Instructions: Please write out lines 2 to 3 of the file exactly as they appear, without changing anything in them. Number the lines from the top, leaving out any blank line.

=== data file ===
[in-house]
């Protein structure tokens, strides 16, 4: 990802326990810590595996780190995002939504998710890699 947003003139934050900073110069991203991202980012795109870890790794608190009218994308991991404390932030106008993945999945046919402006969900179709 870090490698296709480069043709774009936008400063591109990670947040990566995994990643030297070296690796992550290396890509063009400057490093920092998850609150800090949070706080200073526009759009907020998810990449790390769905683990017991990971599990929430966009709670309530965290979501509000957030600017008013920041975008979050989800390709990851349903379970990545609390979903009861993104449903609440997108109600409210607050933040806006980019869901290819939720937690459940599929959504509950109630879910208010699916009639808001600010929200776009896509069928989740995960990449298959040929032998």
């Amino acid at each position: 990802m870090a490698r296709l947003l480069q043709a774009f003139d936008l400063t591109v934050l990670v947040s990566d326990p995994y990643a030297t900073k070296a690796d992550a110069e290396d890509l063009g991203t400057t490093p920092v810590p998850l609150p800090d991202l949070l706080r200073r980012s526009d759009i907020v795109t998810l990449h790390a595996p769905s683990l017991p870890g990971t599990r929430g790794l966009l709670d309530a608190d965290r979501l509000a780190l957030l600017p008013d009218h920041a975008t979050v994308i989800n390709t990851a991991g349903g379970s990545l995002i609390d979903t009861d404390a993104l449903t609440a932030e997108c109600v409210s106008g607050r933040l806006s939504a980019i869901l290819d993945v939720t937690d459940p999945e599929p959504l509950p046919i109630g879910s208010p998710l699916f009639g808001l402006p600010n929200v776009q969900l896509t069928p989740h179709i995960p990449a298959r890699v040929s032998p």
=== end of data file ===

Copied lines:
């Protein structure tokens, strides 16, 4: 990802326990810590595996780190995002939504998710890699 947003003139934050900073110069991203991202980012795109870890790794608190009218994308991991404390932030106008993945999945046919402006969900179709 870090490698296709480069043709774009936008400063591109990670947040990566995994990643030297070296690796992550290396890509063009400057490093920092998850609150800090949070706080200073526009759009907020998810990449790390769905683990017991990971599990929430966009709670309530965290979501509000957030600017008013920041975008979050989800390709990851349903379970990545609390979903009861993104449903609440997108109600409210607050933040806006980019869901290819939720937690459940599929959504509950109630879910208010699916009639808001600010929200776009896509069928989740995960990449298959040929032998």
């Amino acid at each position: 990802m870090a490698r296709l947003l480069q043709a774009f003139d936008l400063t591109v934050l990670v947040s990566d326990p995994y990643a030297t900073k070296a690796d992550a110069e290396d890509l063009g991203t400057t490093p920092v810590p998850l609150p800090d991202l949070l706080r200073r980012s526009d759009i907020v795109t998810l990449h790390a595996p769905s683990l017991p870890g990971t599990r929430g790794l966009l709670d309530a608190d965290r979501l509000a780190l957030l600017p008013d009218h920041a975008t979050v994308i989800n390709t990851a991991g349903g379970s990545l995002i609390d979903t009861d404390a993104l449903t609440a932030e997108c109600v409210s106008g607050r933040l806006s939504a980019i869901l290819d993945v939720t937690d459940p999945e599929p959504l509950p046919i109630g879910s208010p998710l699916f009639g808001l402006p600010n929200v776009q969900l896509t069928p989740h179709i995960p990449a298959r890699v040929s032998p």